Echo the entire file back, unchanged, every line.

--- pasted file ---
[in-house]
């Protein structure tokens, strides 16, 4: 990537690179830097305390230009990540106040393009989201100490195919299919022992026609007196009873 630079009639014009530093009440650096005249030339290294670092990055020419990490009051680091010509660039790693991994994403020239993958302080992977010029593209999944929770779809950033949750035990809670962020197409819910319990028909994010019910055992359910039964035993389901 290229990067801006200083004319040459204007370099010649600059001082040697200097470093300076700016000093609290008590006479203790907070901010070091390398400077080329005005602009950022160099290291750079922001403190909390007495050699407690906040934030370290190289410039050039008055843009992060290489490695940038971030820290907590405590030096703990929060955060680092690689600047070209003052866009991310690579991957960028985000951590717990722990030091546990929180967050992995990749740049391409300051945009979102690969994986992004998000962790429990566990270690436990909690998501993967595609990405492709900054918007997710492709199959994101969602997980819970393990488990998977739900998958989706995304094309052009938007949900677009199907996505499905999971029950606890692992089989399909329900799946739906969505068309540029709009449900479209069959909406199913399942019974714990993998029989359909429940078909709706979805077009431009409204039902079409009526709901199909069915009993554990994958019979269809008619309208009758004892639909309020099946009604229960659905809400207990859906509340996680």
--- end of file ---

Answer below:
[in-house]
């Protein structure tokens, strides 16, 4: 990537690179830097305390230009990540106040393009989201100490195919299919022992026609007196009873 630079009639014009530093009440650096005249030339290294670092990055020419990490009051680091010509660039790693991994994403020239993958302080992977010029593209999944929770779809950033949750035990809670962020197409819910319990028909994010019910055992359910039964035993389901 290229990067801006200083004319040459204007370099010649600059001082040697200097470093300076700016000093609290008590006479203790907070901010070091390398400077080329005005602009950022160099290291750079922001403190909390007495050699407690906040934030370290190289410039050039008055843009992060290489490695940038971030820290907590405590030096703990929060955060680092690689600047070209003052866009991310690579991957960028985000951590717990722990030091546990929180967050992995990749740049391409300051945009979102690969994986992004998000962790429990566990270690436990909690998501993967595609990405492709900054918007997710492709199959994101969602997980819970393990488990998977739900998958989706995304094309052009938007949900677009199907996505499905999971029950606890692992089989399909329900799946739906969505068309540029709009449900479209069959909406199913399942019974714990993998029989359909429940078909709706979805077009431009409204039902079409009526709901199909069915009993554990994958019979269809008619309208009758004892639909309020099946009604229960659905809400207990859906509340996680």